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In many cases when studying the Hebrew bible, we find words which do not fit into the regular interpretation of dictionary value.  It is not uncommon that we find ourselves looking up a word, but are unable to interpret it correctly.  Even when we try to use grammar and context, we find ourselves looking at a partial meaning of what is actually being said.

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Hebrew In Israel | Masoretic Text – Learn Torah


It is not uncommon for people to go round and make arguments about different topics. This is a good practice which enables everyone to study well and understand better. The problem begins when people develop an agenda which obscures the research and confuses facts with speculation.  I like textual criticism but here are some points about the article called “Masoretic Text vs. Original Hebrew” found here:

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Hebrew In Israel | Esav’s Clothing – Learn Torah

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In this week’s Parashah we are told the following:

וַתִּקַּח רִבְקָה אֶת בִּגְדֵי עֵשָׂו בְּנָהּ הַגָּדֹל  הַחֲמֻדֹת  אֲשֶׁר אִתָּהּ בַּבָּיִת

“Then Rebecca took the best clothes of Esau her older son, which she had in the house”  Gen 27:15

The Hebrew calls Esau’s clothing חמדת which is translated as best/favorite.

Olam, World, Universe, forever

Hebrew In Israel | The World – Learn Torah

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The word Olam עולם is one of those words that keeps on showing up.  Most commonly it is known from the blessings used in Judaism “אלהינו מלך העולם”-Elohenu Melekh HaOlam (Our God, King of the Universe).  However, Olam in Biblical Hebrew actually has a temporal meaning.  Originally, it actually meant “eternal”, such as the combination of לעולם ועד-LeOlam Va’ed (forever).  It can be used to indicate the past such as כל ימי עולם-all the days of the past, or future as the example given above.  In Ugaritic we find combinations such as “mlk ‘lm-eternal king” or ” ‘m ‘lm-to eternity”.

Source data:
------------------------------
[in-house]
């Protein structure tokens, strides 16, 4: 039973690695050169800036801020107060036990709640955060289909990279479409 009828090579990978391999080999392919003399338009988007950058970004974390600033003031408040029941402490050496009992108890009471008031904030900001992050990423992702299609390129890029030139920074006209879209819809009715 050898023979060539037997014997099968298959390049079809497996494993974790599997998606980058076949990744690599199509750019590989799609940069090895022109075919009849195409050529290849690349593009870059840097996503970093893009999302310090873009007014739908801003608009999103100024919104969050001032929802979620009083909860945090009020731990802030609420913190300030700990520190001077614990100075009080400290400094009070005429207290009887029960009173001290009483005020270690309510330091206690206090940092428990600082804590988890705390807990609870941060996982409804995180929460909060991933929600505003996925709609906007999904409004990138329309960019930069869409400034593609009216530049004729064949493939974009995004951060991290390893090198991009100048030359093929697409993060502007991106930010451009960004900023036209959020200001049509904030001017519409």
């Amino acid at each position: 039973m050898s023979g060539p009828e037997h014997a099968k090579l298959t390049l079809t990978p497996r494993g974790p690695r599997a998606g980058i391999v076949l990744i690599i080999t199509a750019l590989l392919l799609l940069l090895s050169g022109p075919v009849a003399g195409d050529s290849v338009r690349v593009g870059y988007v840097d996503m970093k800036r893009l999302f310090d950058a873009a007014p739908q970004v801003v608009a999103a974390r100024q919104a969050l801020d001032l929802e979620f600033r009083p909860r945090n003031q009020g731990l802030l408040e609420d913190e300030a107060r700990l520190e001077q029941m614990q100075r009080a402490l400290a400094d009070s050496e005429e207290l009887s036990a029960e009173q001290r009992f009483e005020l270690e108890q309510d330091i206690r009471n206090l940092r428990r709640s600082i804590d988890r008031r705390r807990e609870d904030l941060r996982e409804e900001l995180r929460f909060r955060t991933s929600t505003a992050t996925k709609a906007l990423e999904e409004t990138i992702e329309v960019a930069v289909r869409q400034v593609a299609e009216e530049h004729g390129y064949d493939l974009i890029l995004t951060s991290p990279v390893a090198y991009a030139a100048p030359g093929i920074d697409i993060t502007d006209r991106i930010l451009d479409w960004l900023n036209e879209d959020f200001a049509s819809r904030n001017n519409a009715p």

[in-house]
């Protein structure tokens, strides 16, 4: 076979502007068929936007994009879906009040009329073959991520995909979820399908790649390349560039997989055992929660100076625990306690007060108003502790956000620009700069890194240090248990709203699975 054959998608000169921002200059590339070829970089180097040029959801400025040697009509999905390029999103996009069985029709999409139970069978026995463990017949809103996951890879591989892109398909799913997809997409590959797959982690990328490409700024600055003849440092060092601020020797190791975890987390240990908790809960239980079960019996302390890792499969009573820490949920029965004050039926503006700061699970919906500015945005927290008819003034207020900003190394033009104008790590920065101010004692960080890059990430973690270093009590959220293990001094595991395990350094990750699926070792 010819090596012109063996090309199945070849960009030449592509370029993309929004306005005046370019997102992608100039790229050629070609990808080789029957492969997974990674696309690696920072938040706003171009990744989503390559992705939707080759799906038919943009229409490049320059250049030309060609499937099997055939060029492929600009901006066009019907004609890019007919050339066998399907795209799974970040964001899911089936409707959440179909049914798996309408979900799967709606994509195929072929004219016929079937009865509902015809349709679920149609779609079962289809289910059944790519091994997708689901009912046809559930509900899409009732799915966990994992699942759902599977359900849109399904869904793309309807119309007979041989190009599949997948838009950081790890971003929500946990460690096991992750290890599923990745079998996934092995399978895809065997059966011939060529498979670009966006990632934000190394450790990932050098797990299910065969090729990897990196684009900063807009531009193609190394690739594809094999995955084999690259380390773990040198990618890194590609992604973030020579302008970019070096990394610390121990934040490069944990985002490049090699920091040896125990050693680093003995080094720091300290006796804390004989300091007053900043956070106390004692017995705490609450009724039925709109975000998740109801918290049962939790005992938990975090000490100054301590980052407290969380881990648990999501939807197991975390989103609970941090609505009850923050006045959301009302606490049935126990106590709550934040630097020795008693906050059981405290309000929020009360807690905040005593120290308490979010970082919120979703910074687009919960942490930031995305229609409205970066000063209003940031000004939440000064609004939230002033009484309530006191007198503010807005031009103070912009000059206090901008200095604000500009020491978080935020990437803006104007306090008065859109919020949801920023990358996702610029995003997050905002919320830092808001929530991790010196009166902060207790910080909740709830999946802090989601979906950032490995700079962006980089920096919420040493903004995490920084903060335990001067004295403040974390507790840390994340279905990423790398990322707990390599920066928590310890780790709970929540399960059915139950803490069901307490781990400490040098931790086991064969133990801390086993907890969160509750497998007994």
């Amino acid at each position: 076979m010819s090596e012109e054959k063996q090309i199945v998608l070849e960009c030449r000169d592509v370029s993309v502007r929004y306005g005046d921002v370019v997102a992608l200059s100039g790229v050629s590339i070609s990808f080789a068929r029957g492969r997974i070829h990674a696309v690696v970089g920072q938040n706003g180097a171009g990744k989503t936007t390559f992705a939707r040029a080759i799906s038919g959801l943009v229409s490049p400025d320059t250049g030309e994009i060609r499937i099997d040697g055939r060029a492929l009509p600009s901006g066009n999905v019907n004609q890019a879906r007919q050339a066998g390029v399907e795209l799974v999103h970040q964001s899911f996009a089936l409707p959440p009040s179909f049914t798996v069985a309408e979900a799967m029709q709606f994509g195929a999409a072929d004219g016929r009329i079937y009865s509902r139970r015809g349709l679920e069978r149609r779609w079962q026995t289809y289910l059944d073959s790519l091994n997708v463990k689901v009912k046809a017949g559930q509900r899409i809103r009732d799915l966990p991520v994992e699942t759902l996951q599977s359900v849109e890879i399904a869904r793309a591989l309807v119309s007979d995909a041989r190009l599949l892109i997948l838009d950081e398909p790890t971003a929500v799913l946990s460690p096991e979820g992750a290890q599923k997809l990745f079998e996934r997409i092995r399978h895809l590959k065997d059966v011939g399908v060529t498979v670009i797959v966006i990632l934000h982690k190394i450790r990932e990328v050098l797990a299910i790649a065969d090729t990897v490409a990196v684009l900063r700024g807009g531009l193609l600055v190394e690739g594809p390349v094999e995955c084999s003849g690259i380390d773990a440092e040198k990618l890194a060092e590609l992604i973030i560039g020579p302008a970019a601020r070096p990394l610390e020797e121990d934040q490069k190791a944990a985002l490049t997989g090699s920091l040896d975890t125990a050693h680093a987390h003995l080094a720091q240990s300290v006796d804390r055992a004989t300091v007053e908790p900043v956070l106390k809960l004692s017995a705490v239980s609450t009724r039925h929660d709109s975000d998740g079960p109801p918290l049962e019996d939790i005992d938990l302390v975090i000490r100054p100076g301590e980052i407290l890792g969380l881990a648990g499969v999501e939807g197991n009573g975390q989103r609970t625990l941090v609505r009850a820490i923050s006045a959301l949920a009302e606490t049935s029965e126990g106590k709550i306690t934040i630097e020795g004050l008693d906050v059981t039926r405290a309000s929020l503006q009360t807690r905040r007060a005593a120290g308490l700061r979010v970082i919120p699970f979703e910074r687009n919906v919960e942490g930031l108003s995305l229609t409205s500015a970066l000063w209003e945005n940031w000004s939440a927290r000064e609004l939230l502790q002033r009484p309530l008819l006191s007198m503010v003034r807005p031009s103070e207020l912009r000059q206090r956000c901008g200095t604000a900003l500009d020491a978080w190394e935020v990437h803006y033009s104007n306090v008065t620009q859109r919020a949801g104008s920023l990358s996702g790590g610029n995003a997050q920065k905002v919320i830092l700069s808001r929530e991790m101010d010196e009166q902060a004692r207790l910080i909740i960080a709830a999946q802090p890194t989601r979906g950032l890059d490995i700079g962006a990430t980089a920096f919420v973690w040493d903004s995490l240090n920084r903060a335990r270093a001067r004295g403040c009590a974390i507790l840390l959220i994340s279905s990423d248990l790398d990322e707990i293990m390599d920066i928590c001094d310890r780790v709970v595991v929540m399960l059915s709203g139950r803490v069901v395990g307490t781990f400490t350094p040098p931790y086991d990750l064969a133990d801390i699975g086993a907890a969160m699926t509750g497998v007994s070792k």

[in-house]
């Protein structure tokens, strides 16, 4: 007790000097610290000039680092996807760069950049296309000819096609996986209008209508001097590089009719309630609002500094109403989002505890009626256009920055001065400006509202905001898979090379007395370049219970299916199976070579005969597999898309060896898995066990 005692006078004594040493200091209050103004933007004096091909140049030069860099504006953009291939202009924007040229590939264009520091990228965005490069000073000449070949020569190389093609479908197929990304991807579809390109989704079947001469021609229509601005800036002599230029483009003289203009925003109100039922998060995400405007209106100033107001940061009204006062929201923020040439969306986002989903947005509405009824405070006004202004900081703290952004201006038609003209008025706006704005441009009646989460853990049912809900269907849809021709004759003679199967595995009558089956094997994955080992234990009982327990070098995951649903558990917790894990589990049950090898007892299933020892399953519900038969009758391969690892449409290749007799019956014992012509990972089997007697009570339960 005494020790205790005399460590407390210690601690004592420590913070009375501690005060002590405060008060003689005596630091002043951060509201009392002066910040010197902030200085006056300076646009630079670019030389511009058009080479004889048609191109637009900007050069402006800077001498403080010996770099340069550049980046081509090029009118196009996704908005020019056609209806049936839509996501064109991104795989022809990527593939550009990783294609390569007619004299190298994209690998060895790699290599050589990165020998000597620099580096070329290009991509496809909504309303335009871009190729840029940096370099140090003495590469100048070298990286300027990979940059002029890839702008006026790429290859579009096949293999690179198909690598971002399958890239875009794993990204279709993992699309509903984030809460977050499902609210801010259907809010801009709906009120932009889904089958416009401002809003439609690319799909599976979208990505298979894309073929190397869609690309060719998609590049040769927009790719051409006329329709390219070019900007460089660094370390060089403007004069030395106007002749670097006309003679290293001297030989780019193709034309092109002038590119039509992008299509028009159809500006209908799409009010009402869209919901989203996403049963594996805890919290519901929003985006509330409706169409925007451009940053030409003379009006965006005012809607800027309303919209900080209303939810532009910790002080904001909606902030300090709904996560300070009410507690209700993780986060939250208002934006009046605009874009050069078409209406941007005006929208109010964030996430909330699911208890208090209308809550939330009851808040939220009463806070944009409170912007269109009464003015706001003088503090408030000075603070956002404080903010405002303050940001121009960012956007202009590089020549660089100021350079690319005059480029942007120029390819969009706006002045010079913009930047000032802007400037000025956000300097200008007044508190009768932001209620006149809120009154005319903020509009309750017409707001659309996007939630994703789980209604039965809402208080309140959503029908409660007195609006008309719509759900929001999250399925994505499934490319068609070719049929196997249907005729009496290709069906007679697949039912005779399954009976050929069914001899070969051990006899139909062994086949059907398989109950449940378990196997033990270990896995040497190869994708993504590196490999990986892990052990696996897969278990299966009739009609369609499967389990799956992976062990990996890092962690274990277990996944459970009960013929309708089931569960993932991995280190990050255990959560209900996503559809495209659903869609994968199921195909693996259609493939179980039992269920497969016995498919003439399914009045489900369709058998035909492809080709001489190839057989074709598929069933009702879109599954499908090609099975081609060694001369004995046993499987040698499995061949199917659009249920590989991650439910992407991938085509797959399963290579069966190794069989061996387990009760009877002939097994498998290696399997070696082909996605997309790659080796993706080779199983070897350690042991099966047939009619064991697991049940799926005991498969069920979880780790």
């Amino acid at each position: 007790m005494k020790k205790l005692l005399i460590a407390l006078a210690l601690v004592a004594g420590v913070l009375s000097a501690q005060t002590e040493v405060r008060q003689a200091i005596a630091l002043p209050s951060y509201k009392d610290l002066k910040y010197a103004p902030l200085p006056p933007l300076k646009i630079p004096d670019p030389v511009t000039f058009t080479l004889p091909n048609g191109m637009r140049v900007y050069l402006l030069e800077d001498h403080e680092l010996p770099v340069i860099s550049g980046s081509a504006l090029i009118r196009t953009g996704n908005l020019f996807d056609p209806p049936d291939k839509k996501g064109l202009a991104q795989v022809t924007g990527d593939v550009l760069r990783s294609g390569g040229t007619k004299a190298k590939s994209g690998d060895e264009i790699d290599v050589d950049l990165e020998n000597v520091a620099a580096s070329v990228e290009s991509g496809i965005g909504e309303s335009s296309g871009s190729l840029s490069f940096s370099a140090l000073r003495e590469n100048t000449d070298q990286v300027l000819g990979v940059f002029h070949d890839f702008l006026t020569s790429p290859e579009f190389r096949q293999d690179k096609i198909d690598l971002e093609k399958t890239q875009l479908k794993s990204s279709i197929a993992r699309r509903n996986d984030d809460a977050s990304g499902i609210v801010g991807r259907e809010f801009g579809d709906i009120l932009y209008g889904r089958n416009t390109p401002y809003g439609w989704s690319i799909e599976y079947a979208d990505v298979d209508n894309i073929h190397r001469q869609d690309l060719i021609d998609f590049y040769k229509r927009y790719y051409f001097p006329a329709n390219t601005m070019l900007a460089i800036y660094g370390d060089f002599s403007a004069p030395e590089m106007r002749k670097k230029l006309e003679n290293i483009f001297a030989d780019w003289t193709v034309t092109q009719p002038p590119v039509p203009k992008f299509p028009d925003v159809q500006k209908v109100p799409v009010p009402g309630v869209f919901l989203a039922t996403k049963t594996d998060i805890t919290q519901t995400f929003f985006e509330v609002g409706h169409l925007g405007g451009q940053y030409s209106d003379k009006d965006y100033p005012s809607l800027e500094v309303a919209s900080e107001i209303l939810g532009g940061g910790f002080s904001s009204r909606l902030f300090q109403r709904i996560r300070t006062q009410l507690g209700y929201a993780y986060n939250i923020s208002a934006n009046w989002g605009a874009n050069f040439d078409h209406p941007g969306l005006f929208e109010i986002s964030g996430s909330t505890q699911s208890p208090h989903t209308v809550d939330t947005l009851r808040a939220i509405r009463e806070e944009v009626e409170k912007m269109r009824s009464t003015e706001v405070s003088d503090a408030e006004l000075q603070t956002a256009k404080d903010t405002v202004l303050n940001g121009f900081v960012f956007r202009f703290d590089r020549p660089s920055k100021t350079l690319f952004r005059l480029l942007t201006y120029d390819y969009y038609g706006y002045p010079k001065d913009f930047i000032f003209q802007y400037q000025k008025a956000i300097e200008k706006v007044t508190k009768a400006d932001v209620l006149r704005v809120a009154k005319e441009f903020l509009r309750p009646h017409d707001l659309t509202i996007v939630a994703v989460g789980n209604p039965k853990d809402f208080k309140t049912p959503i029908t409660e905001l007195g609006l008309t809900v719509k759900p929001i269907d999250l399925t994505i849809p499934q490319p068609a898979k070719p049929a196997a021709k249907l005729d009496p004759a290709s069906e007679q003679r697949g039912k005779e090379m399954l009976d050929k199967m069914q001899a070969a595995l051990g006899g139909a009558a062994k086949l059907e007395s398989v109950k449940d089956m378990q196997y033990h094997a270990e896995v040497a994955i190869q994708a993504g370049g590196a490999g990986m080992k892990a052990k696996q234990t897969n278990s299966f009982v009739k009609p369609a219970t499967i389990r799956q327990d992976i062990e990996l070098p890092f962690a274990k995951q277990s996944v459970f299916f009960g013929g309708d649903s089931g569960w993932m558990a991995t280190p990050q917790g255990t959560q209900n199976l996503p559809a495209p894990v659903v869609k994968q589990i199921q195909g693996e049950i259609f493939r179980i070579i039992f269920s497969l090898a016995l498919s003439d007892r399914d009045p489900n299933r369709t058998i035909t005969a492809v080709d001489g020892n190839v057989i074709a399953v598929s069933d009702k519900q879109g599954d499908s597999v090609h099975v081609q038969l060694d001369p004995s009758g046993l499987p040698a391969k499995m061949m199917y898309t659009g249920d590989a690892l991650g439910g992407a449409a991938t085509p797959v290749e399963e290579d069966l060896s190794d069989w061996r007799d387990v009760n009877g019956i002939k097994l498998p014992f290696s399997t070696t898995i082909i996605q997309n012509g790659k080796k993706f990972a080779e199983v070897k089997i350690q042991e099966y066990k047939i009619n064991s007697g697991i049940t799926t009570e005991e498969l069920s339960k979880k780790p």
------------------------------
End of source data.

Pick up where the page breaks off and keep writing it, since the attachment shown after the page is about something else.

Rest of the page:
Sources:  Kedari.M, BH Dictionary pp.782-783Gordon.C, UT 1858, pp.456-457


Originally Published:  1 August 2016

Hebrew In Israel | Kerem – Learn Hebrew Online

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The prophet Yisha’ayahu tells the story of a vineyard:

אָשִׁירָה נָּא לִידִידִי, שִׁירַת דּוֹדִי לְכַרְמוֹ:  כֶּרֶם הָיָה לִידִידִי, בְּקֶרֶן בֶּן-שָׁמֶן
I want to sing a song for someone I love, a song about my loved one and his vineyard.  My loved one had a vineyard on a very fertile hill.”  Isaiah 5:1

The section in question is a parable where the prophet compares Israel to a vineyard with a high potential for growth.  The owner, who is very devoted to his field, does every action possible to help his investment to grow.  This investment is one of the most important plants in the Mediterranean, and functioned as a catalyst in generating surplus and wealth.  However, the translation “vineyard” can be incorrect, and we might be looking at a late interpretation of the word כֶּרֶם-Kerem.